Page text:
A viaduct which collapsed on Mexico City’s metro Line 12 late on May 3 led to a derailment which has left at least 23 people dead and 70 injured, according to local media reports.
The accident near the Olivos station led to two cars of the seven-car train partially falling onto a busy main road. Some of those killed and injured were in vehicles on the road, others on the train.
Line 12 opened in October 2012 and is the most recent addition to the city’s metro network. The southern section of line on which the accident occurred is built on a concrete viaduct which is 14.6km long. This viaduct was closed for 21 months in 2014-2015 due to concerns about the infrastructure, especially excessive rail wear, and re-opened after significant remedial work overseen by French consultants Systra and TSO.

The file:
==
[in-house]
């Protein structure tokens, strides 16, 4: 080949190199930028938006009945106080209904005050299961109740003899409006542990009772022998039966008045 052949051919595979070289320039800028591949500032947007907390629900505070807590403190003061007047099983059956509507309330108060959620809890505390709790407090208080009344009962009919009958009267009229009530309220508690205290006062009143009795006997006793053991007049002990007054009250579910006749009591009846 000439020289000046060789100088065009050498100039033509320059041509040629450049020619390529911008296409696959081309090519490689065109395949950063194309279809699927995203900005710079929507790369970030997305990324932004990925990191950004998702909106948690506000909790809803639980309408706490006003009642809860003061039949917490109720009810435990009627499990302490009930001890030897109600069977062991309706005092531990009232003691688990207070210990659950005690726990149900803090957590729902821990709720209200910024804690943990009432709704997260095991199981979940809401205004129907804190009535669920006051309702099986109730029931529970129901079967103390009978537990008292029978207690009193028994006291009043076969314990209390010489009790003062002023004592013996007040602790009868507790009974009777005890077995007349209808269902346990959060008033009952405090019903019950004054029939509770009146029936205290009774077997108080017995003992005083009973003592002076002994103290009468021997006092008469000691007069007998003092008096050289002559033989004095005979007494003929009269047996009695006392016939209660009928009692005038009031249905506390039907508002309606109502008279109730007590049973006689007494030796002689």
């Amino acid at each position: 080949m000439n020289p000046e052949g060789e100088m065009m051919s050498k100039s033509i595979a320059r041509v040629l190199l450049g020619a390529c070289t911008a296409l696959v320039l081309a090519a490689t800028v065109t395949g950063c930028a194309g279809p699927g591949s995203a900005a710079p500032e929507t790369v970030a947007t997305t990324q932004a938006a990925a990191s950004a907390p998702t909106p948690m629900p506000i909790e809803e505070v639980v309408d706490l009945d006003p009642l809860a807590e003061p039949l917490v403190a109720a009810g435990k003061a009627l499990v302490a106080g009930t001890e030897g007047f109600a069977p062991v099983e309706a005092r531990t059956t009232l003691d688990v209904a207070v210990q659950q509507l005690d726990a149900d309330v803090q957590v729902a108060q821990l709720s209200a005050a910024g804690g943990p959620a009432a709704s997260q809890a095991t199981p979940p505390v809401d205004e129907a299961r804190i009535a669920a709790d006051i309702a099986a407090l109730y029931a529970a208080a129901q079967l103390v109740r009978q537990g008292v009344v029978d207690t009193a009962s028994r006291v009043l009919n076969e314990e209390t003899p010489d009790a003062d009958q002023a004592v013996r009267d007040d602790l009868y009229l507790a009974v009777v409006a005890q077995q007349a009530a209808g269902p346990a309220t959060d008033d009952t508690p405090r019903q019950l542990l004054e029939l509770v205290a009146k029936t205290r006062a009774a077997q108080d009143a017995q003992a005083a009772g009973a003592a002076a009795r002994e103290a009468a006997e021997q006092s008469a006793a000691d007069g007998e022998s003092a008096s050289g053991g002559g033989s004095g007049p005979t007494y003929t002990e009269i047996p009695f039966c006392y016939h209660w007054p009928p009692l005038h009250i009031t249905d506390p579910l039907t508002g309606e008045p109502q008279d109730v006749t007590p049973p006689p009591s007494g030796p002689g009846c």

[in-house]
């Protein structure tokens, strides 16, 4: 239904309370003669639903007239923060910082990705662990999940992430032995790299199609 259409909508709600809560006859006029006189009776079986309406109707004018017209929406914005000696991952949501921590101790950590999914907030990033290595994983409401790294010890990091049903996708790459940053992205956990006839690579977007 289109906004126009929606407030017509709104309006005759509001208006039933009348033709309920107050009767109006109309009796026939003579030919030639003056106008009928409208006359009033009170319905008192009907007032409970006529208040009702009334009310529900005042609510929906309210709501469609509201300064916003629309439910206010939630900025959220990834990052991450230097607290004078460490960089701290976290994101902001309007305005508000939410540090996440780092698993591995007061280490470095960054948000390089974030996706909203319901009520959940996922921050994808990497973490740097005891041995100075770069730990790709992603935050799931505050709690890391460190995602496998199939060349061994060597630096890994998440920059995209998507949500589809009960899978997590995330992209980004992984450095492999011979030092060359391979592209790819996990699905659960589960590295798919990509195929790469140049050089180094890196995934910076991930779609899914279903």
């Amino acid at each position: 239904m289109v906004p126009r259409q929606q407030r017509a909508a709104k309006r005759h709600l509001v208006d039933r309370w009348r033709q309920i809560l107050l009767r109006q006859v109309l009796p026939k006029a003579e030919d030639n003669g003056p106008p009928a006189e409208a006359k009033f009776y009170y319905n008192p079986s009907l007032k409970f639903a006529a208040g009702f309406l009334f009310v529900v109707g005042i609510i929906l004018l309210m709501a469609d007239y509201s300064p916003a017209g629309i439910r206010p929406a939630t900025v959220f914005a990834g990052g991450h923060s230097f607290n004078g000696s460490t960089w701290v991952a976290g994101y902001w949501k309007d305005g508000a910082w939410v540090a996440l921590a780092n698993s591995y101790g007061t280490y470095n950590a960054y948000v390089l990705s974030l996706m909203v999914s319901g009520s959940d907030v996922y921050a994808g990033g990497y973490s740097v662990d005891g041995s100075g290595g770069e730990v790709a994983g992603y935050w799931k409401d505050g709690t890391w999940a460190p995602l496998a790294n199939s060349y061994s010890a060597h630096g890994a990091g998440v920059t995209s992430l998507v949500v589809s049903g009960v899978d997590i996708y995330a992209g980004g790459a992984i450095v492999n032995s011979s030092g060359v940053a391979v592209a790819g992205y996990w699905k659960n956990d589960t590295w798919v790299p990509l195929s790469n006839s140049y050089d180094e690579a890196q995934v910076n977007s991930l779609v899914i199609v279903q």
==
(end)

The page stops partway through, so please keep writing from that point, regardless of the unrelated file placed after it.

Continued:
The line was shut again in 2017 following a magnitude 7.1 earthquake that hit Mexico City on September 19 2017, which led to visible damage on the section south of Olivos. The line re-opened after repairs on October 30 2017. A 3.5km southern extension of the line has been built in tunnel although the pandemic has delayed opening until 2022.
The 176.8km metro carried 1.655 billion passengers in 2019 and is the second largest metro system in North America after the New York Subway.